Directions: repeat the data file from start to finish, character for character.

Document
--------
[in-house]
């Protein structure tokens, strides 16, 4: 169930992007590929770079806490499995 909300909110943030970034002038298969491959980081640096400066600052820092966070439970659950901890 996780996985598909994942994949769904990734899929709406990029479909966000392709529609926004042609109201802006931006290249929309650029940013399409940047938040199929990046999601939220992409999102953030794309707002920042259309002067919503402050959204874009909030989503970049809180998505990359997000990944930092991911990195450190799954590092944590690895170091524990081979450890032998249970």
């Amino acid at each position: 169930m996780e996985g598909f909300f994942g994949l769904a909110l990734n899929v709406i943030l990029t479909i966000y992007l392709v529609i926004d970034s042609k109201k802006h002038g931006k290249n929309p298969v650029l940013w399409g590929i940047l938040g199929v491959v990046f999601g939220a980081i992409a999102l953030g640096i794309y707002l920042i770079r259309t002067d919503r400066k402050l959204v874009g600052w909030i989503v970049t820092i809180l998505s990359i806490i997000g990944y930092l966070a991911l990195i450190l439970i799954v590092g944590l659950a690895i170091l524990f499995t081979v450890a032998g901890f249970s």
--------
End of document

[in-house]
């Protein structure tokens, strides 16, 4: 169930992007590929770079806490499995 909300909110943030970034002038298969491959980081640096400066600052820092966070439970659950901890 996780996985598909994942994949769904990734899929709406990029479909966000392709529609926004042609109201802006931006290249929309650029940013399409940047938040199929990046999601939220992409999102953030794309707002920042259309002067919503402050959204874009909030989503970049809180998505990359997000990944930092991911990195450190799954590092944590690895170091524990081979450890032998249970």
């Amino acid at each position: 169930m996780e996985g598909f909300f994942g994949l769904a909110l990734n899929v709406i943030l990029t479909i966000y992007l392709v529609i926004d970034s042609k109201k802006h002038g931006k290249n929309p298969v650029l940013w399409g590929i940047l938040g199929v491959v990046f999601g939220a980081i992409a999102l953030g640096i794309y707002l920042i770079r259309t002067d919503r400066k402050l959204v874009g600052w909030i989503v970049t820092i809180l998505s990359i806490i997000g990944y930092l966070a991911l990195i450190l439970i799954v590092g944590l659950a690895i170091l524990f499995t081979v450890a032998g901890f249970s």